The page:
Convention centers tend to be large, sturdy buildings capable of withstanding the high winds of a tropical storm. But they are not impervious — for instance, floods and earthquakes can still wreak havoc.
However, many of the venues located in the paths or potential paths of the recent series of hurricanes on the east coast fared well. Jerry Daigle, Deputy General Manager of the Orange County Convention Center (OCCC), reported that his facility experienced no appreciable damage. “We lost a few trees and branches,” he says.
Because the facility is so resistant to winds, it was approached by local emergency response teams for storage aid. “Our first priority is to our customers. If the space is reserved, it will not be available for community use. However, we did have space and were able to store fire trucks, patrol cars and even sheriff helicopters,” says Daigle.
The facility also granted space to the Federal Emergency Management Agency (FEMA) for use as a special-care unit for people requiring constant medical care. “FEMA has a budget for these units so they did pay rent,” says Daigle, noting the local response teams did not. “This is our community, and we want to help when we can.”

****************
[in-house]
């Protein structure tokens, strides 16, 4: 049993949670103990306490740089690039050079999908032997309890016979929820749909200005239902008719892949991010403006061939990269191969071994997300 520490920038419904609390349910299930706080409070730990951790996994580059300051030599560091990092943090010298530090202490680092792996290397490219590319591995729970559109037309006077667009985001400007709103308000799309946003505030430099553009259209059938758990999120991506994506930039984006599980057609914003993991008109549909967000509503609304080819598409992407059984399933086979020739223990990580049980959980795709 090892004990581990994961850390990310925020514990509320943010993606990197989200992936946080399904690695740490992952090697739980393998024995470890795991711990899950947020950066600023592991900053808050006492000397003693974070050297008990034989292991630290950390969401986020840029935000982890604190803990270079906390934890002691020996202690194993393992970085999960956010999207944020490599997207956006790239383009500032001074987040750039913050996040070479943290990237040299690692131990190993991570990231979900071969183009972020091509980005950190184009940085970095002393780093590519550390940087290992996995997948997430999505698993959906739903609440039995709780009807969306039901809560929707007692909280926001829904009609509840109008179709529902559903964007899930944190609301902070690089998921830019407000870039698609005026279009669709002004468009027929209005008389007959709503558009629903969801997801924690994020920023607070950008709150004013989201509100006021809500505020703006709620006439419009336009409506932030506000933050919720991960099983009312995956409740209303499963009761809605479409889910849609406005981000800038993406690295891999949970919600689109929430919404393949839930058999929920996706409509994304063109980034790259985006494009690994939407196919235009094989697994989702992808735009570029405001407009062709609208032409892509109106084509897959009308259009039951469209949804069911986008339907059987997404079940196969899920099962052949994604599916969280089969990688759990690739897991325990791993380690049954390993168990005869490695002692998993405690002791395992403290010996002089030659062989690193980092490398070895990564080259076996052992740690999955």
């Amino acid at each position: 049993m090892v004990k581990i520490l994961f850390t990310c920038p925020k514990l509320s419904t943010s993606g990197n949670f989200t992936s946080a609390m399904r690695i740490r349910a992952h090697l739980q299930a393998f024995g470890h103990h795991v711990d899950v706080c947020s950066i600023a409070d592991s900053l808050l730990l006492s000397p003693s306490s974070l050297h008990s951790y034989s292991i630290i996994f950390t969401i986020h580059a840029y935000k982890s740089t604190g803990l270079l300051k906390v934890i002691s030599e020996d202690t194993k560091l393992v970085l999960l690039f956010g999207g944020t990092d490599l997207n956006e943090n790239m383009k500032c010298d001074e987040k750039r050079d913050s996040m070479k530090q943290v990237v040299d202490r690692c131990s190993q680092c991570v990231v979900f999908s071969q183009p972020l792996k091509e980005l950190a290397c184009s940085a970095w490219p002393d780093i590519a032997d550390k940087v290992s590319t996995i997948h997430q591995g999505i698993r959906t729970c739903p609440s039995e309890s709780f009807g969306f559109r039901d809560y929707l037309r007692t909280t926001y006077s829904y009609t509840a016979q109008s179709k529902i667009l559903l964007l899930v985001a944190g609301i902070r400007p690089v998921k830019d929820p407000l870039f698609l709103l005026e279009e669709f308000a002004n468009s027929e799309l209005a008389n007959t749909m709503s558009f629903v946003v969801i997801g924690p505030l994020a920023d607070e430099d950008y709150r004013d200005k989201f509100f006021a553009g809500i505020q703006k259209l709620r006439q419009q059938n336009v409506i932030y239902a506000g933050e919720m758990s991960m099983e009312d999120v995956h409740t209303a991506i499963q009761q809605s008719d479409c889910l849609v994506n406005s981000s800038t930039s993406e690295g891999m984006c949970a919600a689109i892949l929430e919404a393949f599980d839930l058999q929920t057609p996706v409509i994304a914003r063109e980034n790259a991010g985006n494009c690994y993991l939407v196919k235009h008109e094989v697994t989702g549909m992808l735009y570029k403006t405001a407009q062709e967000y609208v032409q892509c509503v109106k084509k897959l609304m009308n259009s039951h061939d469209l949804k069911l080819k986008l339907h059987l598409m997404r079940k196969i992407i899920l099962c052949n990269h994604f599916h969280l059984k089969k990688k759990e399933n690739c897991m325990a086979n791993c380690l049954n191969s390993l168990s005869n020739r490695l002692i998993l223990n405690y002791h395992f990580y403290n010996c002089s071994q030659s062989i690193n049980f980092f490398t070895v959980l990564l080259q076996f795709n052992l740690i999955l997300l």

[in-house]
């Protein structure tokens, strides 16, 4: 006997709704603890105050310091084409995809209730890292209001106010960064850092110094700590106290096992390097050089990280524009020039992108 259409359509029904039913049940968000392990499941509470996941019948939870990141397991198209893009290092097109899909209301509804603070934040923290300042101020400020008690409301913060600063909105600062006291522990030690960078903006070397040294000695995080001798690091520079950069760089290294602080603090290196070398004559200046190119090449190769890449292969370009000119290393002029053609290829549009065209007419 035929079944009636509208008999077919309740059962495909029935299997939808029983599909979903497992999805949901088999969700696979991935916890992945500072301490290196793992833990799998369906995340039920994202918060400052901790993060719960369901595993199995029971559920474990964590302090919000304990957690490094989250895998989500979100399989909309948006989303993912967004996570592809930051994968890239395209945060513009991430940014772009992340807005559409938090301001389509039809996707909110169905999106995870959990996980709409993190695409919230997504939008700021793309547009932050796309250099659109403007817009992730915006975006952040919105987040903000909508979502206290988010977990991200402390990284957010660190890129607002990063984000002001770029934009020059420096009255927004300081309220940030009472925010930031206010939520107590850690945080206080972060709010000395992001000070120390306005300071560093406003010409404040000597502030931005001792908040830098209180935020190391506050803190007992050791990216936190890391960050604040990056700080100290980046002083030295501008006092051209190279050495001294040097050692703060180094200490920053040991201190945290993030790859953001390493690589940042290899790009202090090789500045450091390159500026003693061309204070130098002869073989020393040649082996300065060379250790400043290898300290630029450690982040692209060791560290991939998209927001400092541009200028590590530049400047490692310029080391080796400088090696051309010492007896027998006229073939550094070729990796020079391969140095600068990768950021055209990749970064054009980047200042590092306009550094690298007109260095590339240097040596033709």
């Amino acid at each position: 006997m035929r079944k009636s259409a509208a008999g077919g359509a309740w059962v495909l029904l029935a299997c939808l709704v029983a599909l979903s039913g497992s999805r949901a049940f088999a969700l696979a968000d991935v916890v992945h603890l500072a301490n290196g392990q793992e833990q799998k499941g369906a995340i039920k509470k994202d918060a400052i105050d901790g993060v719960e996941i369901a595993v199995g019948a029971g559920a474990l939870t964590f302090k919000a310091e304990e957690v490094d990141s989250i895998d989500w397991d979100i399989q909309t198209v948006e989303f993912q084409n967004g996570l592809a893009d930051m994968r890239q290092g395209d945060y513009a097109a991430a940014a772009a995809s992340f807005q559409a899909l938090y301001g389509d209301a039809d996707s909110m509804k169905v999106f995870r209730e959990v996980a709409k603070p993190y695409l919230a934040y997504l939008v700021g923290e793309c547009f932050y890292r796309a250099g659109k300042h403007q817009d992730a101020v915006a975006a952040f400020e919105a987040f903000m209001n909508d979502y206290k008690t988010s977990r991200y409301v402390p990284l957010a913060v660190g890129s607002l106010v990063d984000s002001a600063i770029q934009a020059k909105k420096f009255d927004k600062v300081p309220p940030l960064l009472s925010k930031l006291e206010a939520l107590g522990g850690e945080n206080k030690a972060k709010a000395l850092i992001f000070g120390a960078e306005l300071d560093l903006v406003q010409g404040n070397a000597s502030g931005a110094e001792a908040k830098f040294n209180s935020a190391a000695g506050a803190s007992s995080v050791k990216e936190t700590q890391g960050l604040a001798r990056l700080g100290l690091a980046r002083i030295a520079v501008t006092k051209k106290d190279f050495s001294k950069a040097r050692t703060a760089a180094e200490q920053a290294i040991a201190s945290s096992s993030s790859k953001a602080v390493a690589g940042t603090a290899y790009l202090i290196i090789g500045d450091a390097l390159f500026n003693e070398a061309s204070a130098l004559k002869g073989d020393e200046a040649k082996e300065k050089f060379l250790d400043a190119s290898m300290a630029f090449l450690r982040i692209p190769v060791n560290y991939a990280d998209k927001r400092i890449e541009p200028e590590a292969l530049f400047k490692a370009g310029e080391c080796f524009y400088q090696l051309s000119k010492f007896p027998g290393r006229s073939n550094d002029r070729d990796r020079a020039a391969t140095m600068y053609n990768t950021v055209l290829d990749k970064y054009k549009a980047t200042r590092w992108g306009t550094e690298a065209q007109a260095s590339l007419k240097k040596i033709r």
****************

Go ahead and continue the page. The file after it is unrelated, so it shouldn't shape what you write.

The Ernest N. Morial Convention Center in New Orleans was completely spared when Hurricane Ivan changed its path and passed the city. Officials had been most concerned about flooding in a region that lies 10 feet below sea level in some places. “Any decisions to cancel or postpone were made by the show organizers. Had the mayor announced a mandatory evacuation, the situation might have been different,” says Sabrina Written, Director of Communications at the facility.
The South Florida Fair and Expo Center did have some damage but not enough to prevent it from being used in relief efforts. According to Kris Pursell, Vice President of Expo Development at the venue, damage was limited to fencing, awnings and the roof. Most can be easily repaired.
In the meantime, the facility’s larger building is a staging ground for the Red Cross and National Guard, its smaller structure is a special care unit for Palm Beach County and its parking lot is home to Florida Power and Light, which has set up tents for feeding and housing employees.
The venue was forced to cancel all events beginning September 1 but is uncertain yet of the impact on its bottom line. “We are going to try to accommodate everyone as best we can, but the details still need to be worked out,” says Pursell.
Sources: Jerry Daigle, Deputy General Manager, Orange County Convention Center, (800) 345-9845, email@example.com; Kris Pursell, Vice President of Expo Development, South Florida Fair and Expo Center, (561) 790-5227, firstname.lastname@example.org; Sabrina Written, Director of Communications, (504) 582-3027; email@example.com.